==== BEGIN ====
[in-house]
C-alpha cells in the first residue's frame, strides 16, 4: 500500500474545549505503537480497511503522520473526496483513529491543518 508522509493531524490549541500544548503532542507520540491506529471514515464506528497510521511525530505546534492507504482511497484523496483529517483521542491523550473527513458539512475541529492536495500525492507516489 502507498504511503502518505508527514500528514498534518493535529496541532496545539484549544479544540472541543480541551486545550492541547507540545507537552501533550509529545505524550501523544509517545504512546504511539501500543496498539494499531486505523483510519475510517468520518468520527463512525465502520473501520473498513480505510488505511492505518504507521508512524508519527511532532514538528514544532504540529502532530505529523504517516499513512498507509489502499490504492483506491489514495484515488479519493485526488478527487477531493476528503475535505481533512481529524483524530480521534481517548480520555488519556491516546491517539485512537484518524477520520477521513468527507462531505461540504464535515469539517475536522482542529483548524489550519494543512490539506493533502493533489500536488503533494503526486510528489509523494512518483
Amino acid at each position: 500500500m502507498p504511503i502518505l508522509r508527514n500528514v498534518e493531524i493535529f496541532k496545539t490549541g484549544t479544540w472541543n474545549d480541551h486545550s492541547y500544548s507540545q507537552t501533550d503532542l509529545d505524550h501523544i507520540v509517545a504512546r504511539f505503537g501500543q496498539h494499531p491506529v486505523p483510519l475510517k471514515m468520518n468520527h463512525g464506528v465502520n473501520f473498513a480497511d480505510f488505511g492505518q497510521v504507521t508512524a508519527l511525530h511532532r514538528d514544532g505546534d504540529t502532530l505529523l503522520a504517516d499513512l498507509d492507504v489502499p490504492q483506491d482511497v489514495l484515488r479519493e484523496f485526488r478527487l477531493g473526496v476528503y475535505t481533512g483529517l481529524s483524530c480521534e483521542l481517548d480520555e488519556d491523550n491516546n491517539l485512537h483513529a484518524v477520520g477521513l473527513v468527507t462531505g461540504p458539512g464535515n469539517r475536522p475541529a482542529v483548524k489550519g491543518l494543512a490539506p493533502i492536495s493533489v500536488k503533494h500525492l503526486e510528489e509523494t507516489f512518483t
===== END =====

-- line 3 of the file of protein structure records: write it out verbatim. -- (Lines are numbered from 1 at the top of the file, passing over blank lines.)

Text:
Amino acid at each position: 500500500m502507498p504511503i502518505l508522509r508527514n500528514v498534518e493531524i493535529f496541532k496545539t490549541g484549544t479544540w472541543n474545549d480541551h486545550s492541547y500544548s507540545q507537552t501533550d503532542l509529545d505524550h501523544i507520540v509517545a504512546r504511539f505503537g501500543q496498539h494499531p491506529v486505523p483510519l475510517k471514515m468520518n468520527h463512525g464506528v465502520n473501520f473498513a480497511d480505510f488505511g492505518q497510521v504507521t508512524a508519527l511525530h511532532r514538528d514544532g505546534d504540529t502532530l505529523l503522520a504517516d499513512l498507509d492507504v489502499p490504492q483506491d482511497v489514495l484515488r479519493e484523496f485526488r478527487l477531493g473526496v476528503y475535505t481533512g483529517l481529524s483524530c480521534e483521542l481517548d480520555e488519556d491523550n491516546n491517539l485512537h483513529a484518524v477520520g477521513l473527513v468527507t462531505g461540504p458539512g464535515n469539517r475536522p475541529a482542529v483548524k489550519g491543518l494543512a490539506p493533502i492536495s493533489v500536488k503533494h500525492l503526486e510528489e509523494t507516489f512518483t